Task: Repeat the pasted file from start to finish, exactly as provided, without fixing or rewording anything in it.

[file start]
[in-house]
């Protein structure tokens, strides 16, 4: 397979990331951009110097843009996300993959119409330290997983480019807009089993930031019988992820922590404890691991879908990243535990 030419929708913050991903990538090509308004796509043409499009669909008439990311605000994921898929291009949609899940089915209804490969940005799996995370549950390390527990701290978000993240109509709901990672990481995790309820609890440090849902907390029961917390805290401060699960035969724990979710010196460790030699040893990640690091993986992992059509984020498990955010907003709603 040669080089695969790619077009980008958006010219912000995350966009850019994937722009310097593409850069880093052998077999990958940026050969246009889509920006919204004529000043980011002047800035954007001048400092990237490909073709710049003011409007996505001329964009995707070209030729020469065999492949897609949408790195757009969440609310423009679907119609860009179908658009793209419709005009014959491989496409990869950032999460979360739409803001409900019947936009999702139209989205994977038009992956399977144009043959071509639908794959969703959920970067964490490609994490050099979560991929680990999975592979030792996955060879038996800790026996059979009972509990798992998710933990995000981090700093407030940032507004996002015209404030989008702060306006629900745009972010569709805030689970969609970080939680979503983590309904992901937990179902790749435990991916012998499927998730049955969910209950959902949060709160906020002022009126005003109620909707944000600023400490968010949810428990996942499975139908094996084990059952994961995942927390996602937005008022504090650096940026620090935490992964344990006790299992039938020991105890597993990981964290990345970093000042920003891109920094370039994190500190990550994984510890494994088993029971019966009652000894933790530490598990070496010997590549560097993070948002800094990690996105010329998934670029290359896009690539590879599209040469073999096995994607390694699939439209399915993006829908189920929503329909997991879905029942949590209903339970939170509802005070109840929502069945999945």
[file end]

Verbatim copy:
[in-house]
């Protein structure tokens, strides 16, 4: 397979990331951009110097843009996300993959119409330290997983480019807009089993930031019988992820922590404890691991879908990243535990 030419929708913050991903990538090509308004796509043409499009669909008439990311605000994921898929291009949609899940089915209804490969940005799996995370549950390390527990701290978000993240109509709901990672990481995790309820609890440090849902907390029961917390805290401060699960035969724990979710010196460790030699040893990640690091993986992992059509984020498990955010907003709603 040669080089695969790619077009980008958006010219912000995350966009850019994937722009310097593409850069880093052998077999990958940026050969246009889509920006919204004529000043980011002047800035954007001048400092990237490909073709710049003011409007996505001329964009995707070209030729020469065999492949897609949408790195757009969440609310423009679907119609860009179908658009793209419709005009014959491989496409990869950032999460979360739409803001409900019947936009999702139209989205994977038009992956399977144009043959071509639908794959969703959920970067964490490609994490050099979560991929680990999975592979030792996955060879038996800790026996059979009972509990798992998710933990995000981090700093407030940032507004996002015209404030989008702060306006629900745009972010569709805030689970969609970080939680979503983590309904992901937990179902790749435990991916012998499927998730049955969910209950959902949060709160906020002022009126005003109620909707944000600023400490968010949810428990996942499975139908094996084990059952994961995942927390996602937005008022504090650096940026620090935490992964344990006790299992039938020991105890597993990981964290990345970093000042920003891109920094370039994190500190990550994984510890494994088993029971019966009652000894933790530490598990070496010997590549560097993070948002800094990690996105010329998934670029290359896009690539590879599209040469073999096995994607390694699939439209399915993006829908189920929503329909997991879905029942949590209903339970939170509802005070109840929502069945999945």